Monday, February 12, 2018

My Bullet Journal presentation from the 2017 Moonlight & Magnolias -- part 6

Sorry, all, I'm late posting this part because I've been crafting like crazy for a friend's wedding that's in TWO WEEKS!!!! And because  I forgot to write it in my Bullet Journal. Oops!

Anyway, moving on. :)  This section of the presentation is about the beauty of the Bullet Journal -- literal and figurative.

If you're not familiar with the literal beauty of Bullet Journals, check out pictures of Habit Trackers and Mood Mandalas and other fun, colorful things at Instagram and Pinterest. You can also get a lot of inspiration from YouTube -- videos of how to do different types of lettering, for example. I find taking a few more seconds to write out the date and day in a style different from my own handwriting can jog me out of an unthinking rut and make me more aware of the day that's coming up.

There are also tons of decorations out there you can play with -- washi tape, stickers, stencils, rubber stamps. I'm not going to link Etsy here because you should only go looking there if you have at least two hours of spare time. It. Is. Addictive. :D  The literal beauty of bullet journals is never-ending.

For me, the figurative Beauty of the BuJo is the Migration. Remember back in part 1 of these posts, when I talked about how To-Do lists intimidate me? An unfinished task on a To-Do list either looms over me, squatting on the list, or it's there for so long that my eyes just stop seeing it completely and I forget about it.

In the last post, I explained that Migration is moving an unfinished task from the current day to the next day. For me, it makes the Daily Log a more dynamic version of a To-Do list, so even if the same task shows up again and again, it doesn't feel like it's squatting/looming, and because I write it again if I don't get it done, I don't stop seeing it, either.

"Isn't writing the same unfinished task over and over kind of a pain in the rear?" I hear you ask. The answer is, "Yes." And that's the point.

Migration makes you think about WHY a task is on your list. Why it didn't get done that day, and how it will get done tomorrow.

If it's a small task, something that will take only a few minutes, and yet I've migrated it more than twice, I'll throw up my hands and tell myself, "Just do it!" Then it's done and I can put an X over the dot.

If it's a big task not getting done, it might be a Project. You may need to break it into smaller tasks.

If it's a task that you keep migrating, then you need to ask: do I really need to do it? If the answer is "No,", cross it out. Declutter your life.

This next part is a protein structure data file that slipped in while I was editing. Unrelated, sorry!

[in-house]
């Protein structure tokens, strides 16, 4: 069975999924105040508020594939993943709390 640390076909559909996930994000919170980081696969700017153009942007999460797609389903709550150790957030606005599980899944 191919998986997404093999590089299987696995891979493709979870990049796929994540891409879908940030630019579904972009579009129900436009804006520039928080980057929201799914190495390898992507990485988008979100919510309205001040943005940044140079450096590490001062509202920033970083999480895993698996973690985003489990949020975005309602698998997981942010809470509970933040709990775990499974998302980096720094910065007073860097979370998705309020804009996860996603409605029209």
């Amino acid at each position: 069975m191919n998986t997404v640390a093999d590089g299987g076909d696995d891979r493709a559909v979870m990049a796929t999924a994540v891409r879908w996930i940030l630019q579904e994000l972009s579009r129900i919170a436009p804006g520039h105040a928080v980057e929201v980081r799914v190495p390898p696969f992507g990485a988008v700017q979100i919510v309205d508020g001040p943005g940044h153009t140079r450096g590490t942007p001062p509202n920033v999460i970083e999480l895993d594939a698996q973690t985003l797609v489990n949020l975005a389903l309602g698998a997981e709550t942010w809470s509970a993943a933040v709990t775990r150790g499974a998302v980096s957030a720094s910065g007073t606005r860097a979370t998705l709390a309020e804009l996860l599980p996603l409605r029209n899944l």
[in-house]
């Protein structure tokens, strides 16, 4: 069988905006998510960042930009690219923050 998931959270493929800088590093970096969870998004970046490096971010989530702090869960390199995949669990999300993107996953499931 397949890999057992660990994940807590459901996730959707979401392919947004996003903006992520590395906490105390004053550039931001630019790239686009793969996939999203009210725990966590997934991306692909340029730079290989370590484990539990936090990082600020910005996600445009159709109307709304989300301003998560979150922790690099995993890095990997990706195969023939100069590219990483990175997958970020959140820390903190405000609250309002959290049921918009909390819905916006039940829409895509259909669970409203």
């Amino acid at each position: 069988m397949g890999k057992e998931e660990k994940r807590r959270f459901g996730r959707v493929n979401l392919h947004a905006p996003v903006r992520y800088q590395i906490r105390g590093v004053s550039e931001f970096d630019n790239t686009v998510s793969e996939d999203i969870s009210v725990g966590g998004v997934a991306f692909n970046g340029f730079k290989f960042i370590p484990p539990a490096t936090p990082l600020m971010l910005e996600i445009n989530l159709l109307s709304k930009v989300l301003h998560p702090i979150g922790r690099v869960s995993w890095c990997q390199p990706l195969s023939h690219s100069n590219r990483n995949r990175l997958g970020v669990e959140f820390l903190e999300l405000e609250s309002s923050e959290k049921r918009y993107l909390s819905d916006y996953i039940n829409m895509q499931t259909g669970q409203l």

If the answer is "Yes," so you need to migrate the task yet again, you need to think about WHY you keep putting it off.

Migration is not just for getting things done (eventually), it's also to reflect on why you're doing what you're doing. Are the tasks you've set for yourself important? Are you making the best use of your time? Will this task enrich my life?

Migration also makes you schedule tasks realistically. You can't do 50,000 things in one day. If you schedule 50,000 things on a day, you're setting yourself up for failure.

A migrated task is marked with a right-arrow. There's also a use for a left-arrow: scheduling. That's when you can't get to a task on that day, and you know you won't get to it on the next day, so instead of Migrating it to the next day, you Schedule it for a future date in your Monthly Log or even your Future Log.

On one hand, Scheduling keeps your task "active". You won't lose it; you'll get to it someday.

On the other hand, for procrastinators like me, Scheduling means casting a task into the nebulous future instead of getting it done in the concrete present. It's part of the "schedule tasks realistically" idea. If you can't get something done on that day or in the next few days, it might be better to leave it on your Monthly or Future Log. It's okay to not get everything done at once. It would be unrealistic to expect to get everything done at once.

One of the biggest BuJo fails I had was with my Habit Trackers. I was calling them "Dailies" because it was a list of everything I wanted to do every day. ("Habit Trackers" are more about good habits you want to cultivate by doing certain tasks every day.) I had a Dailies list that took up an entire page. There were about 25 items on it, and day after day, I failed to get most of them done. I finally went through and took a guess at the number of minutes each task would take. Turns out I'd set myself tasks that would take, in total, about four hours every day to complete, and that wasn't including things like feeding and playing with the cats or spending some time with the spousal unit.

If I were a more disciplined person, maybe I could fit those four hours of tasks into my day, but I like having some free time, some down time. By not being realistic about what I would--and would--do, I set myself up for failure.

Now my Habit Trackers are the bare minimum, things I REALLY want to get into the habit of doing, things I know would make my life better, like getting to bed at a reasonable time, getting exercise, remembering to take my vitamins, etc. I don't always get them done, but getting to color in a pretty chart is a small incentive. :)

In the past few blogs, you've learned how to start your Bullet Journals with your Index and Future Log. You've created a Monthly Log for the current month, and I hope you're keeping up with Daily Logs. You now know how to migrate tasks you didn't get done, and you know about crossing off tasks if they're really not necessary/important/improving your life in some way.

In the next post, which will be the last post in this series, I'll give you a few tips and other ideas to keep in mind, and hopefully post some pictures so it will be more interesting than this one. :)

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